The carefree citizens of New Orleans...
Will that description ever again be apropos? Two years after the horror of Katrina, the mood is more resignation than not caring. New Orleans is in an identity crisis.
The first day I arrived in New Orleans thirty-six years ago, I was dazzled by the jazz in the Quarter, by the Wednesday afternoon crowd on Bourbon Street, by the architecture and the sense of joy in life there. A Bloody Mary at Lafite's in Exile brought exactly the right flavor. I had arrived at just the place my life at 23 needed to grow. It was fertile soil.
Now it is time to return, once again, if just for a visit. To look for the qualities that made my life there in the 1970s so rich: rich not materially or monetarily, but in genuine experience. I learned how to be gay in New Orleans and took a lover who, like me, loved art, and who was himself learning how to come out. Little did I know what a great role he would play in the future growth of the New Orleans art community.
My first year in New Orleans and at Tulane University was a revelation. A week with Allen Ginsberg gave me an understanding of Beat values that is with me still. The friends I made there helped shape my best humanistic ideals.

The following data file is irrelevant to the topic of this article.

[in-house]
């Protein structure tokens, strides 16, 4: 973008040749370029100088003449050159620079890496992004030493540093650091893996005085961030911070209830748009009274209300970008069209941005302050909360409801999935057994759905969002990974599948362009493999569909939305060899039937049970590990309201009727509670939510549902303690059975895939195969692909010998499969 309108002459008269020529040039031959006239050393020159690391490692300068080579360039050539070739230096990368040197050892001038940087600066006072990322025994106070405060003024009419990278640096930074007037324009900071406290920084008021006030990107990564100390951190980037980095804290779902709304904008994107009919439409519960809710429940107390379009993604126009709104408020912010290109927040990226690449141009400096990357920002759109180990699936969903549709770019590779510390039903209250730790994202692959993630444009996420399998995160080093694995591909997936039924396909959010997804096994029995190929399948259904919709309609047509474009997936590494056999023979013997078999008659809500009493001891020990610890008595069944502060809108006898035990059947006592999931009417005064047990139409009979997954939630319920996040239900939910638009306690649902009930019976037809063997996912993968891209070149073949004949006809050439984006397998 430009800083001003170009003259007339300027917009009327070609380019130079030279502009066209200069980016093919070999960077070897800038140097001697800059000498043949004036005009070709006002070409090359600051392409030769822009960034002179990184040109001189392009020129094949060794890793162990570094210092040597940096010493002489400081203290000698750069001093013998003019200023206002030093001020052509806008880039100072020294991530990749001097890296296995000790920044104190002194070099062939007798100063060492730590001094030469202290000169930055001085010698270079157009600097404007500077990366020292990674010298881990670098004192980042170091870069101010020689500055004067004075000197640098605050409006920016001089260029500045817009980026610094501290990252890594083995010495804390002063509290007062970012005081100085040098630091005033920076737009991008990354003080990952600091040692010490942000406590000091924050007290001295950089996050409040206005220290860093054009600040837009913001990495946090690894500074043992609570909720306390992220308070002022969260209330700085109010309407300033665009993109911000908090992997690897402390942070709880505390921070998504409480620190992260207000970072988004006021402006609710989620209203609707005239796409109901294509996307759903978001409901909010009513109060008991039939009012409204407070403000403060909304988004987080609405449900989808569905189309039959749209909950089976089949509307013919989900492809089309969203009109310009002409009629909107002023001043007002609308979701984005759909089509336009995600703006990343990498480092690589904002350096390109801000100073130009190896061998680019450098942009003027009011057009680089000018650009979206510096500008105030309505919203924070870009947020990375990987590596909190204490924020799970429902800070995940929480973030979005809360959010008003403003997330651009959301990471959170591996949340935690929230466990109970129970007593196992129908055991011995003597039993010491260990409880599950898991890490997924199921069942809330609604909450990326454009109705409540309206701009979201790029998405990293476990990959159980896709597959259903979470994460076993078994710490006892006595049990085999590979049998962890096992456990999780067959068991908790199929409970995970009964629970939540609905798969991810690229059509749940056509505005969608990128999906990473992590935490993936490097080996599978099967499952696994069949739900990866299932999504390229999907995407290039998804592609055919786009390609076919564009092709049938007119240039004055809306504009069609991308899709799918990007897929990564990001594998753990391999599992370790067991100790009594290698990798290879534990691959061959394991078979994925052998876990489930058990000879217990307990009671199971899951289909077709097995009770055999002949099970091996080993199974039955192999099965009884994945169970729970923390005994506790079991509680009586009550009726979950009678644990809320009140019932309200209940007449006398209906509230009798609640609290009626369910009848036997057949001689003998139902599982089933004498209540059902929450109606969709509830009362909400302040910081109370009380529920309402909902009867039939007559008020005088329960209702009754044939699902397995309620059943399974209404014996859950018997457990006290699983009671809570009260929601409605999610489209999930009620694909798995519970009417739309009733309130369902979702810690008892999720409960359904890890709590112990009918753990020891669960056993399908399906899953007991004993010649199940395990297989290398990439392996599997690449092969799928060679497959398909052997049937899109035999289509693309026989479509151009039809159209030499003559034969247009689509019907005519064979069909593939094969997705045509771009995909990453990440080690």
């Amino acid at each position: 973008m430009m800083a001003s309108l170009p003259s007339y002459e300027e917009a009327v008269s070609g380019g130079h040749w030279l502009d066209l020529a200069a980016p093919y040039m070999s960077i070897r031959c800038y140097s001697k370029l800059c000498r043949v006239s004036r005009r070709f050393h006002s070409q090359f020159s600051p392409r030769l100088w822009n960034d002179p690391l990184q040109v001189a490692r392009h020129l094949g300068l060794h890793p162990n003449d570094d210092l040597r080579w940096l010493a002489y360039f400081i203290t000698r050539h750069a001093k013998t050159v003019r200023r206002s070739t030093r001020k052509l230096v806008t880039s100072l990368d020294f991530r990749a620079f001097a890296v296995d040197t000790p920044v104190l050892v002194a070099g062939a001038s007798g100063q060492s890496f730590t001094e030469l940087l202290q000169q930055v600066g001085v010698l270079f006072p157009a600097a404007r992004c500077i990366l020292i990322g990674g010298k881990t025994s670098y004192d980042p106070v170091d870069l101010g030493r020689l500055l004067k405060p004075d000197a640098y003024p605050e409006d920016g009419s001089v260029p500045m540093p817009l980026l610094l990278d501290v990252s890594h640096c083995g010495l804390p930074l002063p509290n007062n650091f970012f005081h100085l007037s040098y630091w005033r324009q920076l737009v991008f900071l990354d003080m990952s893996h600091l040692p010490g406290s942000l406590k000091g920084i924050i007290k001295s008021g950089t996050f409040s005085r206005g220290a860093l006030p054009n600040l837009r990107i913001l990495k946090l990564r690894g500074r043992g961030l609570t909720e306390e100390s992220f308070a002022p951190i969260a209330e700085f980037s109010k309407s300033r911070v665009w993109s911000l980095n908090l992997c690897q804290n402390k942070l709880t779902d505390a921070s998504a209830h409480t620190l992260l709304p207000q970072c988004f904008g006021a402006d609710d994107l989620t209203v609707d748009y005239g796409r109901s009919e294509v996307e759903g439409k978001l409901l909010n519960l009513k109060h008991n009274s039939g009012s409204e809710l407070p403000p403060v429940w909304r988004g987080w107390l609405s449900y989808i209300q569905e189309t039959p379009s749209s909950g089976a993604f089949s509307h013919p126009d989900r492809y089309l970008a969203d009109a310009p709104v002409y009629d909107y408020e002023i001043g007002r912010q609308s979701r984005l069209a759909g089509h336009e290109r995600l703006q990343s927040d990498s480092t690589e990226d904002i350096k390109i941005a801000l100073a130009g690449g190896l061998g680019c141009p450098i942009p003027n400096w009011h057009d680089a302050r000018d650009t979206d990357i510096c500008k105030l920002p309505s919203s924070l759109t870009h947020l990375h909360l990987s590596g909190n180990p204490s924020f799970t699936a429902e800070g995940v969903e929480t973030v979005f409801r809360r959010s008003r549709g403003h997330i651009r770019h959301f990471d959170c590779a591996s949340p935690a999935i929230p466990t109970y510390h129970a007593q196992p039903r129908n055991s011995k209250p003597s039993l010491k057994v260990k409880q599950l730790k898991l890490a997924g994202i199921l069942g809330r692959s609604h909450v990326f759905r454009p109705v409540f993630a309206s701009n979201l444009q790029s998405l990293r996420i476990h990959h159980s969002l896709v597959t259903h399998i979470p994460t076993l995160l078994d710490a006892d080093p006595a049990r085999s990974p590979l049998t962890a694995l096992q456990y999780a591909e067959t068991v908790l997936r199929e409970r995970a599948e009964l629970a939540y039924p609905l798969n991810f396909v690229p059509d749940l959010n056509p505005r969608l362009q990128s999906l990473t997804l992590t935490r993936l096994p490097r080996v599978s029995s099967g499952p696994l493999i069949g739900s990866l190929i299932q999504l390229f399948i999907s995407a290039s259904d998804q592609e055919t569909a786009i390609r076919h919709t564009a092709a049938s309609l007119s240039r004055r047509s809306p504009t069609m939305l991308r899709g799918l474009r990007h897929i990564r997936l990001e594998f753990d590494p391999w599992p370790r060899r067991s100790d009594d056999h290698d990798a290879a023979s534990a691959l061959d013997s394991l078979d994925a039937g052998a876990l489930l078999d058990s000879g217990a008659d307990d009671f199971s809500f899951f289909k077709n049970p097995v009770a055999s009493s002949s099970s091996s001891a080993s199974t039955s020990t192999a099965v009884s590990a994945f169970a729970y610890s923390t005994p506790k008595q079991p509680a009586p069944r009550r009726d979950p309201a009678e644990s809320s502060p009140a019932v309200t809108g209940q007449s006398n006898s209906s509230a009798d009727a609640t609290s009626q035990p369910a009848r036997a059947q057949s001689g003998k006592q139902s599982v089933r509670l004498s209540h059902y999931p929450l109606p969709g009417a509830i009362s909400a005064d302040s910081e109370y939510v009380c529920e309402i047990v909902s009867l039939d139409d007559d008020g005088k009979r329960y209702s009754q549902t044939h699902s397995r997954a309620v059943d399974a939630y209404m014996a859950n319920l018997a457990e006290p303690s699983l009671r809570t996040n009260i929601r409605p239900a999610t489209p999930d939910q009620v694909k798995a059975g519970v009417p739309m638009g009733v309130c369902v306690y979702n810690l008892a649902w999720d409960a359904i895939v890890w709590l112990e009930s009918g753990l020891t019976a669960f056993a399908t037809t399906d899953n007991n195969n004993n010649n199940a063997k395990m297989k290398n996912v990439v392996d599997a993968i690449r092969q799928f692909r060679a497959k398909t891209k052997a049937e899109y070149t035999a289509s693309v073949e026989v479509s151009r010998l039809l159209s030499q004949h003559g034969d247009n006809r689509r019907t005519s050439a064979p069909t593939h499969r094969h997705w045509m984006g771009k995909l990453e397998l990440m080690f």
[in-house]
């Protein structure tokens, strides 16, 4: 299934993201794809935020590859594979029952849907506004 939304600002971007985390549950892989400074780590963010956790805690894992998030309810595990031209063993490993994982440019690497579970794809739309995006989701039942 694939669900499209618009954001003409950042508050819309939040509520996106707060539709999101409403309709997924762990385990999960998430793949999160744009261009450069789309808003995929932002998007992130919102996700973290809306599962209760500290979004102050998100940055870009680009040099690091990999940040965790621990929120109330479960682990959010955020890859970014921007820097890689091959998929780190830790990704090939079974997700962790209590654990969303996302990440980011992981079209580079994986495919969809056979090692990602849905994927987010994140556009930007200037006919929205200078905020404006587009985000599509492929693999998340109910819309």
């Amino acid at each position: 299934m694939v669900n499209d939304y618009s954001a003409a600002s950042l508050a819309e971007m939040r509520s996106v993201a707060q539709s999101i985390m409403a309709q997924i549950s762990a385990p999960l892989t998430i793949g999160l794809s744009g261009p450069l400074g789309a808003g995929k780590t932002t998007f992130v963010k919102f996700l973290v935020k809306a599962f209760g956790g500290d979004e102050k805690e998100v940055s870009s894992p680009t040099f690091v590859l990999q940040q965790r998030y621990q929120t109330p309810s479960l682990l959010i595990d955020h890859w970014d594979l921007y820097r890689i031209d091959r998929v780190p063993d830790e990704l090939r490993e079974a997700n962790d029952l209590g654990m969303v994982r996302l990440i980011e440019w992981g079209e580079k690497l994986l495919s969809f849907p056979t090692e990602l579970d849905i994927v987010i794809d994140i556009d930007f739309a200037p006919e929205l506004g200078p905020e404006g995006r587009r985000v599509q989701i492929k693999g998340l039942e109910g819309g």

Working at a sidewalk cafe known for its Po-Boys, I met the widow of a horse racing jockey. What stories she shared with me over the roast beef. But the words that came back two years ago she had repeated often:
"The wind and rain erase it all, Jack."
Materially, that may be true. But spiritually, I'm hoping there is a rebirth possible, however long it takes.
This morning (Monday) I heard a wonderful commentary by Chris Rose on NPR. Listen Up!
'We Fight to Save New Orleans'
Morning Edition, August 27, 2007 · Life is difficult in post-Katrina New Orleans. But those who are rebuilding the city now know that the most important four-letter word is not "love," but "home."
Chris Rose is a columinst for The Times-Picayune in New Orleans.
Let the good times roll again...